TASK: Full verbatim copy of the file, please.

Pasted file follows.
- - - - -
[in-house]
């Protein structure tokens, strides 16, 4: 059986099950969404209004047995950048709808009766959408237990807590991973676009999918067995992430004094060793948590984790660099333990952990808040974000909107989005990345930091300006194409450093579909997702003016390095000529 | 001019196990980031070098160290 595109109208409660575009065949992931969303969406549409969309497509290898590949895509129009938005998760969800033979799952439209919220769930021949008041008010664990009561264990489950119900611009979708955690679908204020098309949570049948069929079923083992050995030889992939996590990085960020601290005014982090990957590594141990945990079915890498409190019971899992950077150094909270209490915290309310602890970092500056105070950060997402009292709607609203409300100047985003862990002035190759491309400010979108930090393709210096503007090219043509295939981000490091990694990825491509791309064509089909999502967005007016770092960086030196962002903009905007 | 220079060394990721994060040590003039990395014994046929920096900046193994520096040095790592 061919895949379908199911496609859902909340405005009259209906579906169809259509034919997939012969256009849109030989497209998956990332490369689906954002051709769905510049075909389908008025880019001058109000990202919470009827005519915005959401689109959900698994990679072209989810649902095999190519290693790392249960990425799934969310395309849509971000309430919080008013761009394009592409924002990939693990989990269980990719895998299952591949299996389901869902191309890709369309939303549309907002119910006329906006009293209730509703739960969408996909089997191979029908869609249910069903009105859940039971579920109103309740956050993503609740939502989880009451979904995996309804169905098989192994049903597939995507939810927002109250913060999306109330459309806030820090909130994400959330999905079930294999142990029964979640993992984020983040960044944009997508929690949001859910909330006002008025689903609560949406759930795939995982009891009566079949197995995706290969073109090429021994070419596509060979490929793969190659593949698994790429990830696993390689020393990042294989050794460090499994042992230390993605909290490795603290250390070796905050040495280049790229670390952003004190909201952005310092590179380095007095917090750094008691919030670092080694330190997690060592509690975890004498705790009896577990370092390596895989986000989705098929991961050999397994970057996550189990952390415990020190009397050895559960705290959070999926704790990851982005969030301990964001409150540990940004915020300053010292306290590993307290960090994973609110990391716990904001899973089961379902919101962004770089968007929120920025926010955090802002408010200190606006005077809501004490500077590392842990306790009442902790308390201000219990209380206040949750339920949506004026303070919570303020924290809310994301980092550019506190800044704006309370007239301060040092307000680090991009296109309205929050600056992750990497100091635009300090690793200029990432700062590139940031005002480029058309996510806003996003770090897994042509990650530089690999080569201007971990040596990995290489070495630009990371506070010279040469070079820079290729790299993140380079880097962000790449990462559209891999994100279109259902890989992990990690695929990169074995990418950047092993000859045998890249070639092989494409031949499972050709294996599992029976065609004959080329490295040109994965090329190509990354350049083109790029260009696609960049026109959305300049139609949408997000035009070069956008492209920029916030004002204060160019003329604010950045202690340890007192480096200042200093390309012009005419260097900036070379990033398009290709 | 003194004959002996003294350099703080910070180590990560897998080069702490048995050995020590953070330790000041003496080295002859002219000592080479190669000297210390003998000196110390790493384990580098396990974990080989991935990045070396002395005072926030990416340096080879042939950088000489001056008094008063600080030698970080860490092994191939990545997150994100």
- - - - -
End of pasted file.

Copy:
[in-house]
């Protein structure tokens, strides 16, 4: 059986099950969404209004047995950048709808009766959408237990807590991973676009999918067995992430004094060793948590984790660099333990952990808040974000909107989005990345930091300006194409450093579909997702003016390095000529 | 001019196990980031070098160290 595109109208409660575009065949992931969303969406549409969309497509290898590949895509129009938005998760969800033979799952439209919220769930021949008041008010664990009561264990489950119900611009979708955690679908204020098309949570049948069929079923083992050995030889992939996590990085960020601290005014982090990957590594141990945990079915890498409190019971899992950077150094909270209490915290309310602890970092500056105070950060997402009292709607609203409300100047985003862990002035190759491309400010979108930090393709210096503007090219043509295939981000490091990694990825491509791309064509089909999502967005007016770092960086030196962002903009905007 | 220079060394990721994060040590003039990395014994046929920096900046193994520096040095790592 061919895949379908199911496609859902909340405005009259209906579906169809259509034919997939012969256009849109030989497209998956990332490369689906954002051709769905510049075909389908008025880019001058109000990202919470009827005519915005959401689109959900698994990679072209989810649902095999190519290693790392249960990425799934969310395309849509971000309430919080008013761009394009592409924002990939693990989990269980990719895998299952591949299996389901869902191309890709369309939303549309907002119910006329906006009293209730509703739960969408996909089997191979029908869609249910069903009105859940039971579920109103309740956050993503609740939502989880009451979904995996309804169905098989192994049903597939995507939810927002109250913060999306109330459309806030820090909130994400959330999905079930294999142990029964979640993992984020983040960044944009997508929690949001859910909330006002008025689903609560949406759930795939995982009891009566079949197995995706290969073109090429021994070419596509060979490929793969190659593949698994790429990830696993390689020393990042294989050794460090499994042992230390993605909290490795603290250390070796905050040495280049790229670390952003004190909201952005310092590179380095007095917090750094008691919030670092080694330190997690060592509690975890004498705790009896577990370092390596895989986000989705098929991961050999397994970057996550189990952390415990020190009397050895559960705290959070999926704790990851982005969030301990964001409150540990940004915020300053010292306290590993307290960090994973609110990391716990904001899973089961379902919101962004770089968007929120920025926010955090802002408010200190606006005077809501004490500077590392842990306790009442902790308390201000219990209380206040949750339920949506004026303070919570303020924290809310994301980092550019506190800044704006309370007239301060040092307000680090991009296109309205929050600056992750990497100091635009300090690793200029990432700062590139940031005002480029058309996510806003996003770090897994042509990650530089690999080569201007971990040596990995290489070495630009990371506070010279040469070079820079290729790299993140380079880097962000790449990462559209891999994100279109259902890989992990990690695929990169074995990418950047092993000859045998890249070639092989494409031949499972050709294996599992029976065609004959080329490295040109994965090329190509990354350049083109790029260009696609960049026109959305300049139609949408997000035009070069956008492209920029916030004002204060160019003329604010950045202690340890007192480096200042200093390309012009005419260097900036070379990033398009290709 | 003194004959002996003294350099703080910070180590990560897998080069702490048995050995020590953070330790000041003496080295002859002219000592080479190669000297210390003998000196110390790493384990580098396990974990080989991935990045070396002395005072926030990416340096080879042939950088000489001056008094008063600080030698970080860490092994191939990545997150994100």